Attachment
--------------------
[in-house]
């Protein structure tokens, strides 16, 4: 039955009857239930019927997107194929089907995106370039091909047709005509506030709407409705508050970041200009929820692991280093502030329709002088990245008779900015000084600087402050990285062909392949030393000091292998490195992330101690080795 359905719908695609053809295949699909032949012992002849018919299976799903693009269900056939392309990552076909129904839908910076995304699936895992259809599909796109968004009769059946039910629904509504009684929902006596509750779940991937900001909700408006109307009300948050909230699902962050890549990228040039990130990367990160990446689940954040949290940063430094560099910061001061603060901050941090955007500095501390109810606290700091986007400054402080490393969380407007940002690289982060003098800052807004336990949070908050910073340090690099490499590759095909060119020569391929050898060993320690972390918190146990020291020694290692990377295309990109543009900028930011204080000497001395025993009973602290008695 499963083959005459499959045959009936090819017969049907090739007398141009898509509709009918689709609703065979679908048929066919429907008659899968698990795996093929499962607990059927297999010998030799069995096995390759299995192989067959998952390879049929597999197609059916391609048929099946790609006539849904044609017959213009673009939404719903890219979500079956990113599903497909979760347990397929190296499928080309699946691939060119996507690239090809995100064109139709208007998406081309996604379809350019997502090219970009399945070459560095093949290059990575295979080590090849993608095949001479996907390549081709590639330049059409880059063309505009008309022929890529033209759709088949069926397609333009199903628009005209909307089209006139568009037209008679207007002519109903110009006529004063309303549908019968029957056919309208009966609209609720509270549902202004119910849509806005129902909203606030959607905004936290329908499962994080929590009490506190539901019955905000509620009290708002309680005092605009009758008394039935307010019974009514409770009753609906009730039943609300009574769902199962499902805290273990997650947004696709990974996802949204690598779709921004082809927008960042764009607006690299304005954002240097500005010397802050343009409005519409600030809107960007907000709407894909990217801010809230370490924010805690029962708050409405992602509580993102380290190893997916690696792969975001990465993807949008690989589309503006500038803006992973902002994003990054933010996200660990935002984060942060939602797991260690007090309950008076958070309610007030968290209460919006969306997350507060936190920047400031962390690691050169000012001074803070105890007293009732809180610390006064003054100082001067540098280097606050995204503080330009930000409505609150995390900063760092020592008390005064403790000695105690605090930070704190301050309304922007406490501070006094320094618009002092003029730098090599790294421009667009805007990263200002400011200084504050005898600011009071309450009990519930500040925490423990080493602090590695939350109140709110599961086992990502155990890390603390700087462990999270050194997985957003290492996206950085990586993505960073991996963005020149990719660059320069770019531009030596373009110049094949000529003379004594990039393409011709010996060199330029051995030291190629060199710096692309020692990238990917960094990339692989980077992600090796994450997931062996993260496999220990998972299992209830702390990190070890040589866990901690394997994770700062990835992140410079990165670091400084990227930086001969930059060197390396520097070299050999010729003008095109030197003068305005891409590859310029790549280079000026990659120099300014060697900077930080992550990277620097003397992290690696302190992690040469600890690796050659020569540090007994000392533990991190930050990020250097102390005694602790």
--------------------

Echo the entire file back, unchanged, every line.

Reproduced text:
[in-house]
């Protein structure tokens, strides 16, 4: 039955009857239930019927997107194929089907995106370039091909047709005509506030709407409705508050970041200009929820692991280093502030329709002088990245008779900015000084600087402050990285062909392949030393000091292998490195992330101690080795 359905719908695609053809295949699909032949012992002849018919299976799903693009269900056939392309990552076909129904839908910076995304699936895992259809599909796109968004009769059946039910629904509504009684929902006596509750779940991937900001909700408006109307009300948050909230699902962050890549990228040039990130990367990160990446689940954040949290940063430094560099910061001061603060901050941090955007500095501390109810606290700091986007400054402080490393969380407007940002690289982060003098800052807004336990949070908050910073340090690099490499590759095909060119020569391929050898060993320690972390918190146990020291020694290692990377295309990109543009900028930011204080000497001395025993009973602290008695 499963083959005459499959045959009936090819017969049907090739007398141009898509509709009918689709609703065979679908048929066919429907008659899968698990795996093929499962607990059927297999010998030799069995096995390759299995192989067959998952390879049929597999197609059916391609048929099946790609006539849904044609017959213009673009939404719903890219979500079956990113599903497909979760347990397929190296499928080309699946691939060119996507690239090809995100064109139709208007998406081309996604379809350019997502090219970009399945070459560095093949290059990575295979080590090849993608095949001479996907390549081709590639330049059409880059063309505009008309022929890529033209759709088949069926397609333009199903628009005209909307089209006139568009037209008679207007002519109903110009006529004063309303549908019968029957056919309208009966609209609720509270549902202004119910849509806005129902909203606030959607905004936290329908499962994080929590009490506190539901019955905000509620009290708002309680005092605009009758008394039935307010019974009514409770009753609906009730039943609300009574769902199962499902805290273990997650947004696709990974996802949204690598779709921004082809927008960042764009607006690299304005954002240097500005010397802050343009409005519409600030809107960007907000709407894909990217801010809230370490924010805690029962708050409405992602509580993102380290190893997916690696792969975001990465993807949008690989589309503006500038803006992973902002994003990054933010996200660990935002984060942060939602797991260690007090309950008076958070309610007030968290209460919006969306997350507060936190920047400031962390690691050169000012001074803070105890007293009732809180610390006064003054100082001067540098280097606050995204503080330009930000409505609150995390900063760092020592008390005064403790000695105690605090930070704190301050309304922007406490501070006094320094618009002092003029730098090599790294421009667009805007990263200002400011200084504050005898600011009071309450009990519930500040925490423990080493602090590695939350109140709110599961086992990502155990890390603390700087462990999270050194997985957003290492996206950085990586993505960073991996963005020149990719660059320069770019531009030596373009110049094949000529003379004594990039393409011709010996060199330029051995030291190629060199710096692309020692990238990917960094990339692989980077992600090796994450997931062996993260496999220990998972299992209830702390990190070890040589866990901690394997994770700062990835992140410079990165670091400084990227930086001969930059060197390396520097070299050999010729003008095109030197003068305005891409590859310029790549280079000026990659120099300014060697900077930080992550990277620097003397992290690696302190992690040469600890690796050659020569540090007994000392533990991190930050990020250097102390005694602790």